A new rule to sharply cut methane emissions and other oil and gas industry air pollutants that harm health and contribute to climate change is in the works.
The new Clean Air Act rule proposed Tuesday by the U.S. Environmental Protection Agency (EPA) would cut 41 million tons of methane emissions between 2023 and 2035.
That’s the equivalent of 920 million metric tons of carbon dioxide (CO2) — more than the carbon dioxide produced by all U.S. passenger cars and commercial aircraft in 2019.
“With this historic action, EPA is addressing existing sources from the oil and natural gas industry nationwide, in addition to updating rules for new sources, to ensure robust and lasting cuts in pollution across the country,” EPA administrator Michael Regan said in an agency news release.
“By building on existing technologies and encouraging innovative new solutions, we are committed to a durable final rule that is anchored in science and the law, that protects communities living near oil and natural gas facilities, and that advances our nation’s climate goals under the Paris Agreement,” he added.
In 2030 alone, the proposed rule would reduce methane emissions from targeted sources by 74% compared to 2005, according to the EPA.
The agency noted that one-third of current warming from greenhouse gases is due to human-produced emissions of methane, a potent greenhouse gas that traps about 30 times as much heat as carbon dioxide over a century.
Announcement of the new rule dovetailed with a meeting of world leaders in Scotland to discuss climate change. The proposal follows an executive order from President Joe Biden aimed at the climate crisis, and his apology to world leaders for former President Donald Trump’s 2017 action to pull the United States out of the Paris climate accord.
The oil and natural gas industry is a major focus of the proposed rule.
In the United States, it is the largest industrial source of methane emissions, spewing more methane into the air than the total of all greenhouse gases produced by 164 countries combined, the EPA said.
Oil and natural gas operations also emit smog-forming volatile organic compounds (VOCs) and toxic air pollutants such as benzene that harm people’s health.
Dr. Len Horovitz, a pulmonary specialist at Lenox Hill Hospital in New York City, welcomed the EPA’s proposal.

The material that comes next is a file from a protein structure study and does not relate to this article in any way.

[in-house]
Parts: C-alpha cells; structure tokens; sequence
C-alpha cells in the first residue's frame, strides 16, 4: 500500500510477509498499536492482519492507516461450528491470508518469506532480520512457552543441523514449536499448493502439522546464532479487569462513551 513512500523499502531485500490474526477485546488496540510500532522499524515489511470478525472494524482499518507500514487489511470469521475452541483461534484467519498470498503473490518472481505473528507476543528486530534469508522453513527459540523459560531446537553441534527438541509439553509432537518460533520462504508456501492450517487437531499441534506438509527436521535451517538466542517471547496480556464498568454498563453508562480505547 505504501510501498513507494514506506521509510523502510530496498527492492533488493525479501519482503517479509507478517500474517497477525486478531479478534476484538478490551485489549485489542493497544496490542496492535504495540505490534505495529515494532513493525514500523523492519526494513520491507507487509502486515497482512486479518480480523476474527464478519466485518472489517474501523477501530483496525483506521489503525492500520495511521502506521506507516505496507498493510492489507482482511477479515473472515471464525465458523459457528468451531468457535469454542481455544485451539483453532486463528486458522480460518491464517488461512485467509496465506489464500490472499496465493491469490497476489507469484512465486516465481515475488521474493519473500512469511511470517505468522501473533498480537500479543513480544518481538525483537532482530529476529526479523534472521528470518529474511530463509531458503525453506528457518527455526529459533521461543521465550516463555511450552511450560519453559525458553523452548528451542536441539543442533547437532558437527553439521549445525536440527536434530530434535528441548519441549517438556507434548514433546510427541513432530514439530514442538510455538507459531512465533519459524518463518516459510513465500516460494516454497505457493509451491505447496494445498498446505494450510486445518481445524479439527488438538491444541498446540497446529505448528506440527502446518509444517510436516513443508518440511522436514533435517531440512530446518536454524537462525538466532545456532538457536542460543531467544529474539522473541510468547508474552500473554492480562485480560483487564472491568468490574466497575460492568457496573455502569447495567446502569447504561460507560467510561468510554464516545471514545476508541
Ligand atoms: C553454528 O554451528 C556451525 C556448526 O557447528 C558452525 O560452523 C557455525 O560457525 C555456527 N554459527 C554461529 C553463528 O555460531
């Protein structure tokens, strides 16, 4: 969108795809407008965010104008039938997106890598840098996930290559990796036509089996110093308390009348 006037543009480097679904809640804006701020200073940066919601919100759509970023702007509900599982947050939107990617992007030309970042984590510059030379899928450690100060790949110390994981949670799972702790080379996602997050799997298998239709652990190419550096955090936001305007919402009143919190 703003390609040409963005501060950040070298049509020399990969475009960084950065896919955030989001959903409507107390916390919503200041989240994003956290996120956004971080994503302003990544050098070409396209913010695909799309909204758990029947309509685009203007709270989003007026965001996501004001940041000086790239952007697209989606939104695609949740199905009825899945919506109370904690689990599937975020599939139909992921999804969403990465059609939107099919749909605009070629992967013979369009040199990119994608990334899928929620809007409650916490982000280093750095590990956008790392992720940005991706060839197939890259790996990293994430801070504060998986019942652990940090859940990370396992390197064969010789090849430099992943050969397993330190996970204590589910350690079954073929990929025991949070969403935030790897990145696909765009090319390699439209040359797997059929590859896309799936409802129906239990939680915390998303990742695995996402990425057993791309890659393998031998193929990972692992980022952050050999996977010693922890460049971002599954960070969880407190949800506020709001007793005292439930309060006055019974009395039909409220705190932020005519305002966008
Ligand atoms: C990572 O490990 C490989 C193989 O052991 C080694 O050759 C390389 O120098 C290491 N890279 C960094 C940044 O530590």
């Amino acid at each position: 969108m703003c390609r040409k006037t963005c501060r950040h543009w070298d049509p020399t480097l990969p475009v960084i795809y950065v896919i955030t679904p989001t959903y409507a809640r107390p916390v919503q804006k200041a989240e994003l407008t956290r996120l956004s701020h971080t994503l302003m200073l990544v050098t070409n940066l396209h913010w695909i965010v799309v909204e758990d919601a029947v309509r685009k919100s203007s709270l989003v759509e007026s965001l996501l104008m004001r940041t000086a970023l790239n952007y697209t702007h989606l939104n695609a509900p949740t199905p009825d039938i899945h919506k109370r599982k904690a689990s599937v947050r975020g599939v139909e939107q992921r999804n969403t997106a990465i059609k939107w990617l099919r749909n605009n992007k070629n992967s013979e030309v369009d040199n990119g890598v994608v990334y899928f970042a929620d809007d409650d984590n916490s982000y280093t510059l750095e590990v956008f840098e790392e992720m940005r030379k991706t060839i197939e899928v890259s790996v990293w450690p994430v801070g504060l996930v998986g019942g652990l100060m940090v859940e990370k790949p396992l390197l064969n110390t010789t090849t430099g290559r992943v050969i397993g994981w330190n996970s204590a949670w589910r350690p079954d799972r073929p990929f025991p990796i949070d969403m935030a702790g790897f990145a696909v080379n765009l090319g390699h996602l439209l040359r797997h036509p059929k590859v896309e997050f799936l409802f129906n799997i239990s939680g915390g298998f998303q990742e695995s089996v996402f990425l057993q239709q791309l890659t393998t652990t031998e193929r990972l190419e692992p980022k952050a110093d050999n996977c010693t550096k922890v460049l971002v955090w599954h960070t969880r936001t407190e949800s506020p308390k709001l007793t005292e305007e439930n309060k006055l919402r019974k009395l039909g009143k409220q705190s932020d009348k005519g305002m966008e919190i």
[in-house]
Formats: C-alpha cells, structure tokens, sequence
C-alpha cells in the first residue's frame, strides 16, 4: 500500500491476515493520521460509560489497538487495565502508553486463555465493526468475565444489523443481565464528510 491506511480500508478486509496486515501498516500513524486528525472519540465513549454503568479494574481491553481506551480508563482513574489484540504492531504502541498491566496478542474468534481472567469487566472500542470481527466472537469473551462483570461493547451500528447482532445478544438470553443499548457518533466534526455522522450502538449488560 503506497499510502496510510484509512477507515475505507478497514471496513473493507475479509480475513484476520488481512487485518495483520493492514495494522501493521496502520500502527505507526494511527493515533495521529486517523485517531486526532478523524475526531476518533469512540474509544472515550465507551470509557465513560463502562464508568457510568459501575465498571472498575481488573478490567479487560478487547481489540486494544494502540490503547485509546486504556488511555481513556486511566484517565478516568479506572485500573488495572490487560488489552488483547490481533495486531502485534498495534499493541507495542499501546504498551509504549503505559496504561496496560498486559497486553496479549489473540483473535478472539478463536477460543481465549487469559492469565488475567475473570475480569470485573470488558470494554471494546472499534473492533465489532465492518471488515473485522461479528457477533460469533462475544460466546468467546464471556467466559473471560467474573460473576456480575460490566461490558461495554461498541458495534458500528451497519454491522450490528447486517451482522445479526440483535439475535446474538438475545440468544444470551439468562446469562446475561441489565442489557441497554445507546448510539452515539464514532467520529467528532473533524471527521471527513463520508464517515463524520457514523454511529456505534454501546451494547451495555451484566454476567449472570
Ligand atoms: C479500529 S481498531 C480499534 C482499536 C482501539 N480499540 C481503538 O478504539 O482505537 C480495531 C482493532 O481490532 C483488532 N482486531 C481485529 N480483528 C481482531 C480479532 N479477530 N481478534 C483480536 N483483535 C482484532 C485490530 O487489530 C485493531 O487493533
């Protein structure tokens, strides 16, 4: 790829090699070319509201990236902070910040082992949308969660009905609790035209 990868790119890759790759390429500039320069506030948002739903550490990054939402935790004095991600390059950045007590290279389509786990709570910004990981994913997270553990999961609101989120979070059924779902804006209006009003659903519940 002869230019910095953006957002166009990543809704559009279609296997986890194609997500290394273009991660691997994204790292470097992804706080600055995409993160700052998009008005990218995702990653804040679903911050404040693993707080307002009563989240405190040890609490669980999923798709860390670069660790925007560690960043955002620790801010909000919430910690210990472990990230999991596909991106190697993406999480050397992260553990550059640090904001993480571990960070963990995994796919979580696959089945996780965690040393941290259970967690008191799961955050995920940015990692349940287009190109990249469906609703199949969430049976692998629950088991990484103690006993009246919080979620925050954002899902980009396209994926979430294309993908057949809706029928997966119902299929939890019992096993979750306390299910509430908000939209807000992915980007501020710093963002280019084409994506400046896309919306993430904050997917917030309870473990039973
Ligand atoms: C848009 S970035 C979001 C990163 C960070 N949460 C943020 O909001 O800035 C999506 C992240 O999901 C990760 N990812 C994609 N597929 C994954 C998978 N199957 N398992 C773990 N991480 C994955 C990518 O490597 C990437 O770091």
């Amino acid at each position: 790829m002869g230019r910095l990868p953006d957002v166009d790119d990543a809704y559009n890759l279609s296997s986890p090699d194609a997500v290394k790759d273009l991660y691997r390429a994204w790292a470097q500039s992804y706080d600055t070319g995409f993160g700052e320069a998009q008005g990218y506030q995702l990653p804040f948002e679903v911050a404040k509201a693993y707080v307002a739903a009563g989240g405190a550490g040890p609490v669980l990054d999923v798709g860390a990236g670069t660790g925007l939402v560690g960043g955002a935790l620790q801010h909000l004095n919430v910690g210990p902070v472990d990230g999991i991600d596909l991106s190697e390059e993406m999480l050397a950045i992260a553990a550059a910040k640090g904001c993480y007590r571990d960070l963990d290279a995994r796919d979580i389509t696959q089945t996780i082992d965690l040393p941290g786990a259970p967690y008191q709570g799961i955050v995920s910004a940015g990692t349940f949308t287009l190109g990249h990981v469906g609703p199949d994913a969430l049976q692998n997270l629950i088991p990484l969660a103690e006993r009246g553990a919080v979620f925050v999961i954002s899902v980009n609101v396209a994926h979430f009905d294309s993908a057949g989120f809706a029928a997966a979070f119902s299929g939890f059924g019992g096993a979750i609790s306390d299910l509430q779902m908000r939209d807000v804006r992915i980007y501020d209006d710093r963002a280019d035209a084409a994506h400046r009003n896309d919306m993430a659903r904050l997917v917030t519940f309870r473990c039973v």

“Air pollution can cause COPD [chronic obstructive pulmonary disease] and lung cancer,” he said. “This is seen particularly in China. So this is good news for lung patients with asthma or other diseases.”
The EPA noted that oil and gas industry air pollution can occur in or near communities where people live, work and go to school. That includes minority and low-income communities, which are especially vulnerable to the effects of climate change.
Based on an analysis of populations exposed to oil and gas pollution, the proposed rule is likely to reduce these harmful impacts, according to the EPA.
After taking into account the costs of compliance with the new rule, as well as savings from recovered natural gas, the EPA said the value of climate benefits would be $48 billion to $49 billion from 2023 to 2035, the equivalent of about $4.5 billion a year.
Climate benefits are estimated using the social cost of greenhouse gases and represent the value of climate change-related damages prevented by a decrease in greenhouse gas emissions.
In addition, the proposed rule would reduce VOC emissions by 12 million tons and hazardous air pollution by 480,000 tons from 2023 to 2025, the EPA estimated.
The EPA will accept comments on the proposed rule for 60 days after it is published in the Federal Register, and also hold a virtual public hearing.
The World Health Organization has more on climate change and health.
SOURCES: U.S. Environmental Protection Agency, news release, Nov. 2, 2021; Len Horovitz, MD, pulmonary specialist, Lenox Hill Hospital, New York City
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